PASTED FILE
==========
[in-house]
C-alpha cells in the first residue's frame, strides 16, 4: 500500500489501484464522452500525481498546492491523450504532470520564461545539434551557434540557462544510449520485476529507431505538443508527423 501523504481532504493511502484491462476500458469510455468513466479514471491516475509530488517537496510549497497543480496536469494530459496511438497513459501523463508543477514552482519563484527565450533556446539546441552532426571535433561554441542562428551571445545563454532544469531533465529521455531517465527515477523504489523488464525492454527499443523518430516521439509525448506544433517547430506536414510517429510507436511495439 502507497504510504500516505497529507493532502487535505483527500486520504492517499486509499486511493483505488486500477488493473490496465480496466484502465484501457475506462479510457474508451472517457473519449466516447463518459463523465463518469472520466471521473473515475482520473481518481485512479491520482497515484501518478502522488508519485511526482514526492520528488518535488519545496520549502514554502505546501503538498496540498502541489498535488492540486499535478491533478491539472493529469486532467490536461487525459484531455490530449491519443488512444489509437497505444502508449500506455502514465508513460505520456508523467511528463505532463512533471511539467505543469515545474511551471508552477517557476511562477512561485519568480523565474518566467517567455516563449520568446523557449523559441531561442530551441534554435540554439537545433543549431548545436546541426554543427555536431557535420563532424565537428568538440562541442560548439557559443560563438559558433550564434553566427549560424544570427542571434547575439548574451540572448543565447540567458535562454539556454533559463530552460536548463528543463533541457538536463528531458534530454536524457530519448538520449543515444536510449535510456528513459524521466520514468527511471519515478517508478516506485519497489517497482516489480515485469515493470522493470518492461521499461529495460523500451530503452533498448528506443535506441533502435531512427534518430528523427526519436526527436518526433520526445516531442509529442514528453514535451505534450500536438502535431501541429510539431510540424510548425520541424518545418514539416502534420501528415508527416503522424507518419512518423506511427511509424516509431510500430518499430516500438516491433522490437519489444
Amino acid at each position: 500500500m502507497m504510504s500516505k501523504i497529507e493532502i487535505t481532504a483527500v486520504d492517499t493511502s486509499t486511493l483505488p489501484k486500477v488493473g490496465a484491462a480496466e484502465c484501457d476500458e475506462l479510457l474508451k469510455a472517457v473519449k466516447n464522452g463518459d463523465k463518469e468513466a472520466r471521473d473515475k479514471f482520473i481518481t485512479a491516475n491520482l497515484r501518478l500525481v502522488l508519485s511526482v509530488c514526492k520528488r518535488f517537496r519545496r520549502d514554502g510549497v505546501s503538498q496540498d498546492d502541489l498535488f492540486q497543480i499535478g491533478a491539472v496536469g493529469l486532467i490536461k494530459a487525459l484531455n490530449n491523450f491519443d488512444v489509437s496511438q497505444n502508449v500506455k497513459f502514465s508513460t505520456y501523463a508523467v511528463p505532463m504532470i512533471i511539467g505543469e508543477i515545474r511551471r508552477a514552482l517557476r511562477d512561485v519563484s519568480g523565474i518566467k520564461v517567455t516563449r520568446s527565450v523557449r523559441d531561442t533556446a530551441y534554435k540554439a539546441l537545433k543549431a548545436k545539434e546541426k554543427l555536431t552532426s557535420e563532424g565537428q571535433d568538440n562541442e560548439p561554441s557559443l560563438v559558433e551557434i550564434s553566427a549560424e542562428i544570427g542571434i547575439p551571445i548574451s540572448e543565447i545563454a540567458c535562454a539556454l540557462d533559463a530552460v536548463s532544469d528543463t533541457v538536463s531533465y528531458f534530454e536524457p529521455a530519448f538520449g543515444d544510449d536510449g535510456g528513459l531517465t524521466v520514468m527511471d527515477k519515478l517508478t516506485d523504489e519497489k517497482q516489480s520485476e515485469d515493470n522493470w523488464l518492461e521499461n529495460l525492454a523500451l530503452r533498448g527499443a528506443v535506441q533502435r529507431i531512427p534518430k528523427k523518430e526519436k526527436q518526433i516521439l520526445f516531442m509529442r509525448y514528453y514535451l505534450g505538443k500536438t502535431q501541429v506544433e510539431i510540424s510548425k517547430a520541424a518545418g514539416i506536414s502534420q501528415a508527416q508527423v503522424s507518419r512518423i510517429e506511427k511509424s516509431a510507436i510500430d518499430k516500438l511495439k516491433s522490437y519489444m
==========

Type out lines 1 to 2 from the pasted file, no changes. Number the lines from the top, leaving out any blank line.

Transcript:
[in-house]
C-alpha cells in the first residue's frame, strides 16, 4: 500500500489501484464522452500525481498546492491523450504532470520564461545539434551557434540557462544510449520485476529507431505538443508527423 501523504481532504493511502484491462476500458469510455468513466479514471491516475509530488517537496510549497497543480496536469494530459496511438497513459501523463508543477514552482519563484527565450533556446539546441552532426571535433561554441542562428551571445545563454532544469531533465529521455531517465527515477523504489523488464525492454527499443523518430516521439509525448506544433517547430506536414510517429510507436511495439 502507497504510504500516505497529507493532502487535505483527500486520504492517499486509499486511493483505488486500477488493473490496465480496466484502465484501457475506462479510457474508451472517457473519449466516447463518459463523465463518469472520466471521473473515475482520473481518481485512479491520482497515484501518478502522488508519485511526482514526492520528488518535488519545496520549502514554502505546501503538498496540498502541489498535488492540486499535478491533478491539472493529469486532467490536461487525459484531455490530449491519443488512444489509437497505444502508449500506455502514465508513460505520456508523467511528463505532463512533471511539467505543469515545474511551471508552477517557476511562477512561485519568480523565474518566467517567455516563449520568446523557449523559441531561442530551441534554435540554439537545433543549431548545436546541426554543427555536431557535420563532424565537428568538440562541442560548439557559443560563438559558433550564434553566427549560424544570427542571434547575439548574451540572448543565447540567458535562454539556454533559463530552460536548463528543463533541457538536463528531458534530454536524457530519448538520449543515444536510449535510456528513459524521466520514468527511471519515478517508478516506485519497489517497482516489480515485469515493470522493470518492461521499461529495460523500451530503452533498448528506443535506441533502435531512427534518430528523427526519436526527436518526433520526445516531442509529442514528453514535451505534450500536438502535431501541429510539431510540424510548425520541424518545418514539416502534420501528415508527416503522424507518419512518423506511427511509424516509431510500430518499430516500438516491433522490437519489444